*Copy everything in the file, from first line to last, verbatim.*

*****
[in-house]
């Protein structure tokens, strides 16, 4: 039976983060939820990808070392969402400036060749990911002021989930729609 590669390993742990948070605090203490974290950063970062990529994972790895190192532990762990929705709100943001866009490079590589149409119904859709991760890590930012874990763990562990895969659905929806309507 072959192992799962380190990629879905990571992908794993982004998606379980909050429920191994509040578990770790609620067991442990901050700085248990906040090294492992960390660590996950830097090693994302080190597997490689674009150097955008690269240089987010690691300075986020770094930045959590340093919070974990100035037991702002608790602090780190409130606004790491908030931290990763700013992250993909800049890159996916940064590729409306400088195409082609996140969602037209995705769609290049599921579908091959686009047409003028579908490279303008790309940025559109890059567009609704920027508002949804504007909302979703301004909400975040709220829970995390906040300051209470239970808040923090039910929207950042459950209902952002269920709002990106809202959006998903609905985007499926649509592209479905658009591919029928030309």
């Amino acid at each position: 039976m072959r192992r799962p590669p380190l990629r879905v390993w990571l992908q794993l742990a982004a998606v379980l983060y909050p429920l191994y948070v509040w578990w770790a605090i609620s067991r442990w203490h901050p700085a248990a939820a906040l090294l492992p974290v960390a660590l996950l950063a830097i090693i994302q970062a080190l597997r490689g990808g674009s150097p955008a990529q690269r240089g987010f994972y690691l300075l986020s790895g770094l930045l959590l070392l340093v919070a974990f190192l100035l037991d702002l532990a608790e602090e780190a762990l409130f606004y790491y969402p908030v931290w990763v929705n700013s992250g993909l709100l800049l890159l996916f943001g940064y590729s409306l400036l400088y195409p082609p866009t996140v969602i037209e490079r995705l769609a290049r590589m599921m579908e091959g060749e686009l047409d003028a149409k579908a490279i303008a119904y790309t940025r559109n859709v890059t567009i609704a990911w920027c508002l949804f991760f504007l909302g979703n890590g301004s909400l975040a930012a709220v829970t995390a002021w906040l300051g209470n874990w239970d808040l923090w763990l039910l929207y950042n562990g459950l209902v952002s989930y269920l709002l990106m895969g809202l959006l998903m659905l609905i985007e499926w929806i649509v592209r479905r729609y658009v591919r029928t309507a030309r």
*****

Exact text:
[in-house]
């Protein structure tokens, strides 16, 4: 039976983060939820990808070392969402400036060749990911002021989930729609 590669390993742990948070605090203490974290950063970062990529994972790895190192532990762990929705709100943001866009490079590589149409119904859709991760890590930012874990763990562990895969659905929806309507 072959192992799962380190990629879905990571992908794993982004998606379980909050429920191994509040578990770790609620067991442990901050700085248990906040090294492992960390660590996950830097090693994302080190597997490689674009150097955008690269240089987010690691300075986020770094930045959590340093919070974990100035037991702002608790602090780190409130606004790491908030931290990763700013992250993909800049890159996916940064590729409306400088195409082609996140969602037209995705769609290049599921579908091959686009047409003028579908490279303008790309940025559109890059567009609704920027508002949804504007909302979703301004909400975040709220829970995390906040300051209470239970808040923090039910929207950042459950209902952002269920709002990106809202959006998903609905985007499926649509592209479905658009591919029928030309």
């Amino acid at each position: 039976m072959r192992r799962p590669p380190l990629r879905v390993w990571l992908q794993l742990a982004a998606v379980l983060y909050p429920l191994y948070v509040w578990w770790a605090i609620s067991r442990w203490h901050p700085a248990a939820a906040l090294l492992p974290v960390a660590l996950l950063a830097i090693i994302q970062a080190l597997r490689g990808g674009s150097p955008a990529q690269r240089g987010f994972y690691l300075l986020s790895g770094l930045l959590l070392l340093v919070a974990f190192l100035l037991d702002l532990a608790e602090e780190a762990l409130f606004y790491y969402p908030v931290w990763v929705n700013s992250g993909l709100l800049l890159l996916f943001g940064y590729s409306l400036l400088y195409p082609p866009t996140v969602i037209e490079r995705l769609a290049r590589m599921m579908e091959g060749e686009l047409d003028a149409k579908a490279i303008a119904y790309t940025r559109n859709v890059t567009i609704a990911w920027c508002l949804f991760f504007l909302g979703n890590g301004s909400l975040a930012a709220v829970t995390a002021w906040l300051g209470n874990w239970d808040l923090w763990l039910l929207y950042n562990g459950l209902v952002s989930y269920l709002l990106m895969g809202l959006l998903m659905l609905i985007e499926w929806i649509v592209r479905r729609y658009v591919r029928t309507a030309r």